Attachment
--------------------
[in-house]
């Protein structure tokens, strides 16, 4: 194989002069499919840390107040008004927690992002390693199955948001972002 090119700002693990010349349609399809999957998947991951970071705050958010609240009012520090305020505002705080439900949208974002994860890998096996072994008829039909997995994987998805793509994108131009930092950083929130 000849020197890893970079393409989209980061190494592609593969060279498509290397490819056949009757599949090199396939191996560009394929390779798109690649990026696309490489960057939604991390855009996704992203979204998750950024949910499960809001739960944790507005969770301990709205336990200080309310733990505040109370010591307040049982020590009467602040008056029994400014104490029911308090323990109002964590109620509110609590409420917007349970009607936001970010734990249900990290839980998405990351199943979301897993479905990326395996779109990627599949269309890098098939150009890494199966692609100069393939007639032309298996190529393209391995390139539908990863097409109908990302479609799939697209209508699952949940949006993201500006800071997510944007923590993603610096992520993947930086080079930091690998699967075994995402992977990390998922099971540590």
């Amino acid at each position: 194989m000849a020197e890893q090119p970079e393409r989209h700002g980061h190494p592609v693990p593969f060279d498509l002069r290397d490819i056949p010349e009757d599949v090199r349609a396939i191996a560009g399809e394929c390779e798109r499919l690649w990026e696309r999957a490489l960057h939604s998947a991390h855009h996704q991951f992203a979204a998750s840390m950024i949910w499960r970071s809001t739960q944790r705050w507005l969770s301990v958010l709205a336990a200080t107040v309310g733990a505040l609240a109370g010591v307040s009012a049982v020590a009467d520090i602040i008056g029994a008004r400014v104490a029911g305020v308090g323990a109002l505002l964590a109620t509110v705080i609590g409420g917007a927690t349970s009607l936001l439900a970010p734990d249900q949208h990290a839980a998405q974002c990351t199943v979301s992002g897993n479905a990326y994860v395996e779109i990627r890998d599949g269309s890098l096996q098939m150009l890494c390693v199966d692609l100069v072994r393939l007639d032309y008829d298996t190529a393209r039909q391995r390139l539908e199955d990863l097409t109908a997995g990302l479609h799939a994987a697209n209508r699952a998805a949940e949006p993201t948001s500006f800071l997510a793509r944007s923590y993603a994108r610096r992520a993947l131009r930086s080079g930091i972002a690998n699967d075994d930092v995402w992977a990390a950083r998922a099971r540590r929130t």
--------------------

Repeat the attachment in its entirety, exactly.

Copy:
[in-house]
């Protein structure tokens, strides 16, 4: 194989002069499919840390107040008004927690992002390693199955948001972002 090119700002693990010349349609399809999957998947991951970071705050958010609240009012520090305020505002705080439900949208974002994860890998096996072994008829039909997995994987998805793509994108131009930092950083929130 000849020197890893970079393409989209980061190494592609593969060279498509290397490819056949009757599949090199396939191996560009394929390779798109690649990026696309490489960057939604991390855009996704992203979204998750950024949910499960809001739960944790507005969770301990709205336990200080309310733990505040109370010591307040049982020590009467602040008056029994400014104490029911308090323990109002964590109620509110609590409420917007349970009607936001970010734990249900990290839980998405990351199943979301897993479905990326395996779109990627599949269309890098098939150009890494199966692609100069393939007639032309298996190529393209391995390139539908990863097409109908990302479609799939697209209508699952949940949006993201500006800071997510944007923590993603610096992520993947930086080079930091690998699967075994995402992977990390998922099971540590």
């Amino acid at each position: 194989m000849a020197e890893q090119p970079e393409r989209h700002g980061h190494p592609v693990p593969f060279d498509l002069r290397d490819i056949p010349e009757d599949v090199r349609a396939i191996a560009g399809e394929c390779e798109r499919l690649w990026e696309r999957a490489l960057h939604s998947a991390h855009h996704q991951f992203a979204a998750s840390m950024i949910w499960r970071s809001t739960q944790r705050w507005l969770s301990v958010l709205a336990a200080t107040v309310g733990a505040l609240a109370g010591v307040s009012a049982v020590a009467d520090i602040i008056g029994a008004r400014v104490a029911g305020v308090g323990a109002l505002l964590a109620t509110v705080i609590g409420g917007a927690t349970s009607l936001l439900a970010p734990d249900q949208h990290a839980a998405q974002c990351t199943v979301s992002g897993n479905a990326y994860v395996e779109i990627r890998d599949g269309s890098l096996q098939m150009l890494c390693v199966d692609l100069v072994r393939l007639d032309y008829d298996t190529a393209r039909q391995r390139l539908e199955d990863l097409t109908a997995g990302l479609h799939a994987a697209n209508r699952a998805a949940e949006p993201t948001s500006f800071l997510a793509r944007s923590y993603a994108r610096r992520a993947l131009r930086s080079g930091i972002a690998n699967d075994d930092v995402w992977a990390a950083r998922a099971r540590r929130t």